The helicopters normally carry four crew members, but this particular flight also carried one or two instructor trainers, Irish said. He did not know if they were teaching the crew or just observing.

On Saturday evening, the U.S. Marine Corps released the names of the missing officers. They are:

— Maj. Shawn M. Campbell, 41, College Station, Texas.
— Capt. Brian T. Kennedy, 31, Philadelphia.
— Capt. Kevin T. Roche, 30, St. Louis.
— Capt. Steven R. Torbert, 29, Florence, Alabama.
— Sgt. Dillon J. Semolina, 24,Chaska, Minnesota.
— Sgt. Adam C. Schoeller, 25, Gardners, Pennsylvania.
— Sgt. Jeffrey A. Sempler, 22, Woodruff, South Carolina.
— Sgt. William J. Turner, 25, Florala, Alabama.
— Cpl. Matthew R. Drown, 23, Spring, Texas.
— Cpl. Thomas J. Jardas, 22, Fort Myers, Florida.
— Cpl. Christopher J. Orlando, 23, Hingham, Massachusetts.
— Lance Cpl. Ty L. Hart, 21, Aumsville, Oregon.

The family of Orlando said it was grateful for people’s prayers. “We continue to monitor the ongoingsearch effort in Hawaii and are thankful for the hard work of the many federal and local heroes undertaking this search and rescue mission,” the family said in a statement released by the Massachusetts State Police.

Before Orlando joined the Marines, he was a counselor at a surf camp in Hull, Massachusetts, and is a “camp legend,” the South Shore Surf Camp said in a Facebook post. “He is mentally and physically strong with the ocean experience and skills needed to survive anything Mother Nature can throw at him.”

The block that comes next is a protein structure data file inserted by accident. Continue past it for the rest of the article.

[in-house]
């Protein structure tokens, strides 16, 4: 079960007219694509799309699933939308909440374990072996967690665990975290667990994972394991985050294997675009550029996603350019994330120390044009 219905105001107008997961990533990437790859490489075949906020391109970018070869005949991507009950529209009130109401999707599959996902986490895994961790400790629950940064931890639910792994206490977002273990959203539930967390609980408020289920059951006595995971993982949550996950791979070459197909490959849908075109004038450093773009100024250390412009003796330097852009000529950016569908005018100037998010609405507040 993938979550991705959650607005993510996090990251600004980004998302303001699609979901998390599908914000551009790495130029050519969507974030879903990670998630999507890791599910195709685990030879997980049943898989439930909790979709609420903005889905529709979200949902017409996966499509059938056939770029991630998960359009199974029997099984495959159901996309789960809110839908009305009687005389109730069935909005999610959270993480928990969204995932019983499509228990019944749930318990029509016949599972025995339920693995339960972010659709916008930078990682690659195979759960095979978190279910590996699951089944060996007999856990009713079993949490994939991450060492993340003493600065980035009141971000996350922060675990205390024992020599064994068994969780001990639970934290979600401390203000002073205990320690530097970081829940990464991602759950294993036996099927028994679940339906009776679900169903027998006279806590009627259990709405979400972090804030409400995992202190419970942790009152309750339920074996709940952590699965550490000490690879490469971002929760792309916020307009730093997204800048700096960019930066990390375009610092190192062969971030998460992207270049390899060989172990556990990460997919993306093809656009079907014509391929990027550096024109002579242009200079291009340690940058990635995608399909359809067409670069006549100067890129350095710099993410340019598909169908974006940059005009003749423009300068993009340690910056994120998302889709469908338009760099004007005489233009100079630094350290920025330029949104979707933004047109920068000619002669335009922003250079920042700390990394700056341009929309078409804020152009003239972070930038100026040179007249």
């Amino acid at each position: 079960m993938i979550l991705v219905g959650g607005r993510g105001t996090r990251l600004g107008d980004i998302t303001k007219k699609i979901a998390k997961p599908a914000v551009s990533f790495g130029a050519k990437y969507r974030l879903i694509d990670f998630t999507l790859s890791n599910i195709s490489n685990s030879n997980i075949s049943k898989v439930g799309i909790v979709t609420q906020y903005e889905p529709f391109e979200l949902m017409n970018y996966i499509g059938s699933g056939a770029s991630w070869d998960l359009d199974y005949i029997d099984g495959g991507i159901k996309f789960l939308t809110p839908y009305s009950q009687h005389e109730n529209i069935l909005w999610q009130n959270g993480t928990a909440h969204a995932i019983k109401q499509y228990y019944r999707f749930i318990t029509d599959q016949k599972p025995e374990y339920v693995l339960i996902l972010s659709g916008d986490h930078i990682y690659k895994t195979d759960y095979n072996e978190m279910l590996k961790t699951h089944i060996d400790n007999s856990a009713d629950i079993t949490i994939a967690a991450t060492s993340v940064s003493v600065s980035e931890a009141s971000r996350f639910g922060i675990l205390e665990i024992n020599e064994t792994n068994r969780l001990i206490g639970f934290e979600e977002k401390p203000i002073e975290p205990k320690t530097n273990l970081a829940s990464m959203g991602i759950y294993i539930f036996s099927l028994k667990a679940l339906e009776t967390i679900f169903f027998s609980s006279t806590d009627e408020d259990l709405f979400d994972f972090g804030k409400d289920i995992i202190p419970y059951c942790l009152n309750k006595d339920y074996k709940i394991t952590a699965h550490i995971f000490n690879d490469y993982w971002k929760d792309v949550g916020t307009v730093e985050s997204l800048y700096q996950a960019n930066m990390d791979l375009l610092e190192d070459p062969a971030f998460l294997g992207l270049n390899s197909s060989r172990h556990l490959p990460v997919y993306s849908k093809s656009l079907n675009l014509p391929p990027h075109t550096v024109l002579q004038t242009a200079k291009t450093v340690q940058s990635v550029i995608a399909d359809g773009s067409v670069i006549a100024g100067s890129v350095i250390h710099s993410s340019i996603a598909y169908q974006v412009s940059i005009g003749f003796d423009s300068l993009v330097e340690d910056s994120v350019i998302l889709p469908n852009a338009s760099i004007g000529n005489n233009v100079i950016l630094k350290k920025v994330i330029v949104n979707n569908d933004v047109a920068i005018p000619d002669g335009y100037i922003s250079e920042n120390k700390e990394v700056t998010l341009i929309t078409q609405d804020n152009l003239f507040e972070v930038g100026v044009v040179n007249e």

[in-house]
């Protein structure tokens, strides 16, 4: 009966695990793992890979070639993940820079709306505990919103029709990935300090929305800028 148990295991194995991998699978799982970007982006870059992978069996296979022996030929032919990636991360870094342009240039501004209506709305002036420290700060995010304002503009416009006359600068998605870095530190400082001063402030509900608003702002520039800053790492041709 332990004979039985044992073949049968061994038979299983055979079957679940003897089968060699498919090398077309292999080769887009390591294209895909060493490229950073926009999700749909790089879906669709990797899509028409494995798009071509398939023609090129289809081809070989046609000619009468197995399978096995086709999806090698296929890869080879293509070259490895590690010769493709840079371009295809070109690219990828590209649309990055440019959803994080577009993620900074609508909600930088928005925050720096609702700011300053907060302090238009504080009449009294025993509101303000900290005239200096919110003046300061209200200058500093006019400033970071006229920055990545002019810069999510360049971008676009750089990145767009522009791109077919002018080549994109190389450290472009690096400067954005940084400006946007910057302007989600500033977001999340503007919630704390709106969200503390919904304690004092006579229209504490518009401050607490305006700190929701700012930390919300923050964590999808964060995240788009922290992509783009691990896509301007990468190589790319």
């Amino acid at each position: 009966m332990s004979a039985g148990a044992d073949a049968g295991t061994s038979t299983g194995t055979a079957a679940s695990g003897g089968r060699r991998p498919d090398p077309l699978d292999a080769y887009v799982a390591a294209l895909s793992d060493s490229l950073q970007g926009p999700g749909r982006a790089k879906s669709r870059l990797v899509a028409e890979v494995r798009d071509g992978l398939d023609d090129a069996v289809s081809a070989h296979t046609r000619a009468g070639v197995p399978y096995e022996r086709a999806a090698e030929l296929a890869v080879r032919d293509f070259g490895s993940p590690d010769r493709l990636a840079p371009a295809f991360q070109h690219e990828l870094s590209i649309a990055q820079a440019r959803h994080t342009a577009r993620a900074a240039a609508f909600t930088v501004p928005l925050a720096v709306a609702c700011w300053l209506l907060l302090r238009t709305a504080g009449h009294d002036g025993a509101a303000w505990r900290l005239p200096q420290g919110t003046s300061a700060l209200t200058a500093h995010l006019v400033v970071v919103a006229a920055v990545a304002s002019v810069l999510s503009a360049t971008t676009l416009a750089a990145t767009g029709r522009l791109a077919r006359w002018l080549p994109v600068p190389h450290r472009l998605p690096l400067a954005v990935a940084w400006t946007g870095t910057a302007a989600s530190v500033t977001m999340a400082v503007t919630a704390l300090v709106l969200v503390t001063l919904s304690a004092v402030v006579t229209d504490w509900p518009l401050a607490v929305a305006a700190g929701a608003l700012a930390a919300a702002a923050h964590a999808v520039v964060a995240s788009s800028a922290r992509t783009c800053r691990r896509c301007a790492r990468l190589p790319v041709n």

Hart lives on base in Hawaii with his wife. His former high school football coach and teacher, Alan Kirby, described Hart as a positive kid who always had a smile on his face and called him a quick learner on the gridiron.

The family of Roche believes he was one of the Marines aboard the helicopters. “We believe the Marinesand Coast Guard are doing everything they can to bring Kevin and his fellow Marines home safely, and we are grateful to everyone involved in the rescue,” said a family statement distributed by brother-in-law Anthony Kuenzel in St. Louis.

The uncle of Semolina said the 24-year-old wanted to be a Registered Nurse when he left the Marines. “He was waiting to hear from a school he had applied to and was hoping to hear next week,” said his uncle, Ryan Bachand.

Semolina is an impressive young man, respectful and positive, Bachand said. He had been a good football player at Delano, Minnesota, high school.

Here are some of their stories:

SGT. DILLON J. SEMOLINA, 24, OF CHASKA, MINNESOTA